ID: ID for each event-stream. Useful to track lost messages.

Retry: The time to use before the browser attempts a new connection after all connections are lost (in milliseconds). The reconnection process is automatic and is set by default at three seconds. During this reconnection process, the last ID received will be automatically sent to the server… something you would need to code by yourself with WebSockets or Long-polling.


“:” : if you start the message by a colon, it will be considered as comments

Some examples

data: hello word\n\n
data:  first line\n
data: second line\n\n 
id: 12345
event: newuser
data: {user name :  JohnDoe}\n
data: {user name : JohnDoe2}\n\n 

And yes, you can easily send JSON format without breaking the synthax! And that is a very very good news!

id: 12345
event: newuser
data: { \n
data: first name : John, \n
data: last name : Doe \n
data: }\n\n



Since Server-Sent Events is a W3C standard defining a Web-based API, the client-side for the web is simple and direct.

Here is an example taken from this link. It handles the connection to the server, listening to messages, and handling of those messages.

var source = new EventSource('/stats');

source.onopen = function() {
source.onerror = function () {

source.addEventListener('connections', updateConnections, false);
source.addEventListener('requests', updateRequests, false);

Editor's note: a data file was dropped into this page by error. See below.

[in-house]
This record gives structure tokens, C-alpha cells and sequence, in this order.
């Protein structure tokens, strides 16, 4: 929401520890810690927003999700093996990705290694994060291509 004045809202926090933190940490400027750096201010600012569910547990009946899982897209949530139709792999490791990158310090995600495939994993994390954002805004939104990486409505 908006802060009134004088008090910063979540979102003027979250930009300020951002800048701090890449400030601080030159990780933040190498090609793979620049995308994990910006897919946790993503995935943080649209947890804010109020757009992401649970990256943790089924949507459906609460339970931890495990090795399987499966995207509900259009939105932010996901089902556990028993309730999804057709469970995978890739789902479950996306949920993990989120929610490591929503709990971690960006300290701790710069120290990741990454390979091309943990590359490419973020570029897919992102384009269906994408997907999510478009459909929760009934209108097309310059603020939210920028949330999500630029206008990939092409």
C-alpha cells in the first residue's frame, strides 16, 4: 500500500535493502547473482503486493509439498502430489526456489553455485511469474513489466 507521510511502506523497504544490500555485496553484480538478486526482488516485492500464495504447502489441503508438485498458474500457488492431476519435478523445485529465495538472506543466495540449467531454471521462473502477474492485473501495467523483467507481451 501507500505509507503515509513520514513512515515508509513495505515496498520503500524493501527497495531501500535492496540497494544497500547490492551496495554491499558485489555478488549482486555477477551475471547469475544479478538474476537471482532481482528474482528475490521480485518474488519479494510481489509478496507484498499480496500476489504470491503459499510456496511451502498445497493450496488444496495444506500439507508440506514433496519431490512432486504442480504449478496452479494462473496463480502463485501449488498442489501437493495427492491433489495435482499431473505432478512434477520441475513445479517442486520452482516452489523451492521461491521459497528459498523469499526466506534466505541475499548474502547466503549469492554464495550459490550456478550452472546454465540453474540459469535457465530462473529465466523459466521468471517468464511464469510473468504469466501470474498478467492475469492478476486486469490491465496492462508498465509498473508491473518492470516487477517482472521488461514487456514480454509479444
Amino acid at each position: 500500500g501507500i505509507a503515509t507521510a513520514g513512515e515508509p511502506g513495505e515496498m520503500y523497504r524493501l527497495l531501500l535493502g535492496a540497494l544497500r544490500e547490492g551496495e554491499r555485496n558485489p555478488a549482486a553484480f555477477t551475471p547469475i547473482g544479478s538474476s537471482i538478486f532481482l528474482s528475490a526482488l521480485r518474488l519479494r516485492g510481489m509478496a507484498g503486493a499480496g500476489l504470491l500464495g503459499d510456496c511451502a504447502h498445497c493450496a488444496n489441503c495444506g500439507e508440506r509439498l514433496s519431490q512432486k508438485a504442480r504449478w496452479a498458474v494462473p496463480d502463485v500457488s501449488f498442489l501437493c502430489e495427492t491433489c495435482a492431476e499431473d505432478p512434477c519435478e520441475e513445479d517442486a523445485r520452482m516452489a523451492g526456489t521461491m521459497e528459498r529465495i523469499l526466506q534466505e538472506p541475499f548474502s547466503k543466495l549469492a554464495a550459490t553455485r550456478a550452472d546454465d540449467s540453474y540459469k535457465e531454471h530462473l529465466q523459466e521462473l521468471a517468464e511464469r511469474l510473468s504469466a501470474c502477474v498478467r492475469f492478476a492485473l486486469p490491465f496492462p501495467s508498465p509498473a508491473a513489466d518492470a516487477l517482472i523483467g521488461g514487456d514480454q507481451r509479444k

source.addEventListener('uptime', updateUptime, false);

source.onmessage = function (event) {
  // a message without a type was fired

One problem is that all browsers do not support EventSource
Capture d’écran 2015-09-08 à 13.40.43

So you will have to test if your user browser supports SSE

if(typeof(EventSource) !== “undefined”) {
      //Yeah … SSE supported!
} else {
      //wtf! Let’s make a polyfill

If the browser does not support SSE, you can use a Polyfill. We have tested several ones available in GitHub and have decided to use this one for our own SDKs:

For more code samples, you can check our own SDK or demos (quizz with D3.js, display of financial data)

Mobile apps

For mobile apps, there is no standard API. Things are a little more complicated, so my best option is to give links to libraries and some other blog posts detailing code samples.


A simple app based on SSE on GitHub

An app using Server-sent events to get data from GitHub API


An app using Server-sent events to get data from the New York Times API.


We advocate the use of high standards, and we believe each individual (it includes developers) should think twice before consuming unneeded resources. When an app/website needs some data updated in real-time,  and there is not a need for upward data flow, Server-Sent Events should be considered first.  If you disagree, please comment on this article below and we will happily reply.